:Dear Abby: My husband and I are expecting our first child (a boy) later this year. How do I teach my son to enjoy solitude and his own company? Too many people today turn on the radio or TV because they can’t appreciate the quiet.
I want my little one to have loving friends, but also periods of quiet, reflective fun time by himself. My husband and I grew up with siblings, but he hates solitude while I find lots of activities to do by myself. I am never lonely. What’s the difference between solitude and loneliness?
:Solitary Woman In Ottawa, Canada
Dear Solitary Woman: The difference between solitude and loneliness depends on how an individual handles being alone. Some people find silence threatening, while others — like yourself — need it to recharge their batteries.
For your son to be at ease when he’s alone, ration his television time. Read to him so he’ll learn to appreciate the entertainment books provide. Give him items to play with that foster creativity, such as clay, paints and paper, a cardboard box he can pretend is a playhouse or a spaceship. (You may find he prefers it to whatever toy the carton contained.) If he’s encouraged to use it, his imagination will flourish.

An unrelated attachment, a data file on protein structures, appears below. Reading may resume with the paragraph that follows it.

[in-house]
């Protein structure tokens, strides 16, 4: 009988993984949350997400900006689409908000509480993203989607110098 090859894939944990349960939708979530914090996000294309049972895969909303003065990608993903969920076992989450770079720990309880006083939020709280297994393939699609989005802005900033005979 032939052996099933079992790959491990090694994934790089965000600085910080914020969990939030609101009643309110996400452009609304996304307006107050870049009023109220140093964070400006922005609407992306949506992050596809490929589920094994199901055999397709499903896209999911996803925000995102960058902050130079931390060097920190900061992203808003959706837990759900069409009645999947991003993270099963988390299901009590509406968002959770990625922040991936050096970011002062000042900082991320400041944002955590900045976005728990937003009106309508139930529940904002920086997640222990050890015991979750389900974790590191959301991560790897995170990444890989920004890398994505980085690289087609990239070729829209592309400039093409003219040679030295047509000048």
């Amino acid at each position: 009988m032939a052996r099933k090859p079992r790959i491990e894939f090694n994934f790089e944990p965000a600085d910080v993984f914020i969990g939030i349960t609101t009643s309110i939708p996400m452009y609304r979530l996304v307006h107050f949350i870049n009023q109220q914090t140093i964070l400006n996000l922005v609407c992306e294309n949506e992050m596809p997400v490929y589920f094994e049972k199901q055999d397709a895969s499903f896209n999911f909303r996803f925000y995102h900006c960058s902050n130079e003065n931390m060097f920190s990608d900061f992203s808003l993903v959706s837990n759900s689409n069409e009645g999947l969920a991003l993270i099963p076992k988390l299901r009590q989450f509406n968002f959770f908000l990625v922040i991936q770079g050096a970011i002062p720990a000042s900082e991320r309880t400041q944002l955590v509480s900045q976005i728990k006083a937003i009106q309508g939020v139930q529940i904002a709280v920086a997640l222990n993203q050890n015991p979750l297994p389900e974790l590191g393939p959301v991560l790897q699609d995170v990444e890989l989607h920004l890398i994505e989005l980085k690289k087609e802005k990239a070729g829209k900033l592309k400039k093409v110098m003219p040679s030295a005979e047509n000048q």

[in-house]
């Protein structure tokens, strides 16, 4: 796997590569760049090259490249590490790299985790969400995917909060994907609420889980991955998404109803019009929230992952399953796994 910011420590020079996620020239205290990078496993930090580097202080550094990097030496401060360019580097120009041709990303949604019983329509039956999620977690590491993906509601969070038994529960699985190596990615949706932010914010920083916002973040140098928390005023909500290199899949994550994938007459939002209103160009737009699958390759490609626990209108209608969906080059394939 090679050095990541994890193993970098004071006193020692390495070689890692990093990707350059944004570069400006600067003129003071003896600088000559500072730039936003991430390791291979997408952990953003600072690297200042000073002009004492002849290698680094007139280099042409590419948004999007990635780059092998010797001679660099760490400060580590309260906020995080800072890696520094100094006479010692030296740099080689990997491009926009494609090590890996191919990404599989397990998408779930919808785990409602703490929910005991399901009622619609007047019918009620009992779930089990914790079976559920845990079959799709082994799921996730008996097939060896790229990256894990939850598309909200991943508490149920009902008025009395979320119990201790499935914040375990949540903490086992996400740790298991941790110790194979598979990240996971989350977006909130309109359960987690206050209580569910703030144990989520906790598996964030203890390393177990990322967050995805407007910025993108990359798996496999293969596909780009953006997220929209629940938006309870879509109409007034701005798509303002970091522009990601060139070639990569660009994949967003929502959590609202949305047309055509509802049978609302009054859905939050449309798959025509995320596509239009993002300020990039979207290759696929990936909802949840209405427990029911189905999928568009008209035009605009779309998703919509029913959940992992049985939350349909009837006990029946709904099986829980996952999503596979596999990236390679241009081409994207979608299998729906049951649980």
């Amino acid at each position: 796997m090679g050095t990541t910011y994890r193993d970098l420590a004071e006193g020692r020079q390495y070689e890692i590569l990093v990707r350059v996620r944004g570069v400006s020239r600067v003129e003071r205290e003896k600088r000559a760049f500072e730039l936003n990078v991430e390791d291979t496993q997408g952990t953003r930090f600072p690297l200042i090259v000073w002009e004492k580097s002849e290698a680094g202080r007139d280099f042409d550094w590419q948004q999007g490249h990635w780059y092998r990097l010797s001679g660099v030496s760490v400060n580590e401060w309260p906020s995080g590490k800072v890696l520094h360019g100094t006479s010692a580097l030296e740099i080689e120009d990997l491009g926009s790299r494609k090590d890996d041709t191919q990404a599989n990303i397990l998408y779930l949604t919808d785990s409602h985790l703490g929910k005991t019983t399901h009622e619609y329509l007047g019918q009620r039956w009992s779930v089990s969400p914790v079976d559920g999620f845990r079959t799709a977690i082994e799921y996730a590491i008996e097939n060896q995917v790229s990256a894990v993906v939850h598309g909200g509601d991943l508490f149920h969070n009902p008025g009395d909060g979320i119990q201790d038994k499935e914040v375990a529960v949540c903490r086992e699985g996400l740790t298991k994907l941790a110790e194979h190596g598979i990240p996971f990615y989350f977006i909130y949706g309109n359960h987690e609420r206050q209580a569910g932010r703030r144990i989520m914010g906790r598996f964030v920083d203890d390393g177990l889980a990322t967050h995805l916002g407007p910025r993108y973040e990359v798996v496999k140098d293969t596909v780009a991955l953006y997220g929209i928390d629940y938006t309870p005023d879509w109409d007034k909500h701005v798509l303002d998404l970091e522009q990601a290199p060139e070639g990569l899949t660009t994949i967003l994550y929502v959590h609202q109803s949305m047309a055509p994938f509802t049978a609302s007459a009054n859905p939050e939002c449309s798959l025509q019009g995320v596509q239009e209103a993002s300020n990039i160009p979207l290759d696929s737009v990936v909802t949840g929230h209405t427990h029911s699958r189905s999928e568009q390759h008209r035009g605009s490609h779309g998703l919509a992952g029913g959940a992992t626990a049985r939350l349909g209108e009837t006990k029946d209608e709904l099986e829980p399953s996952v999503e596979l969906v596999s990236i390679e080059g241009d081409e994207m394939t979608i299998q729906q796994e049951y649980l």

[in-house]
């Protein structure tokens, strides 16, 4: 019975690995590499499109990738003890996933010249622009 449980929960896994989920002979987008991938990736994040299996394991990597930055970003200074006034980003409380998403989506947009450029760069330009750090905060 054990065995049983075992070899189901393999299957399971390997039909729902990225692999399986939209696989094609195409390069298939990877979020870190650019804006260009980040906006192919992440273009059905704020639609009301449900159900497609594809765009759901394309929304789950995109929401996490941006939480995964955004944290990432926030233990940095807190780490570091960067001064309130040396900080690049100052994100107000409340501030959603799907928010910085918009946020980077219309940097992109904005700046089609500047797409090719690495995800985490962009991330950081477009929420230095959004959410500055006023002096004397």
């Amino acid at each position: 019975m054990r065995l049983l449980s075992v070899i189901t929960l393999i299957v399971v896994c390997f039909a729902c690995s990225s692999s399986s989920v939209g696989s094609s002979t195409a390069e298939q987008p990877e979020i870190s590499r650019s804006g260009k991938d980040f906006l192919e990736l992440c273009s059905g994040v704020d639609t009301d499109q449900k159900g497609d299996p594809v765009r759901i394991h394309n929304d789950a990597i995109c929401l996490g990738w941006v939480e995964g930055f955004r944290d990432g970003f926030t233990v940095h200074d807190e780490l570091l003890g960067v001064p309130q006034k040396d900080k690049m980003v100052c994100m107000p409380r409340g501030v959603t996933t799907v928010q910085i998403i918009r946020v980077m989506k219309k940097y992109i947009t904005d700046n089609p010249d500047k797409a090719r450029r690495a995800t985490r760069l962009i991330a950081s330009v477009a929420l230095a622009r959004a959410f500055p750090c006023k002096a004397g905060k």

:Dear Abby: My father-in-law, “Earl,” is an alcoholic and an avid gun enthusiast. He owns many weapons; I don’t know the exact number. He has been accumulating ammunition at an accelerated rate because he’s afraid that large clips will soon be banned. He drinks to excess and becomes belligerent and angry when drunk.
Last summer, during one of his moments of inebriation, he shot a gun into the air as a “surprise” to the eight family members who were sitting within two to 10 feet of him. He takes pride in the fact that his guns are kept loaded, as “what good is an unloaded gun?” On two separate occasions, I know for a fact that a loaded gun was found unsecured in his home.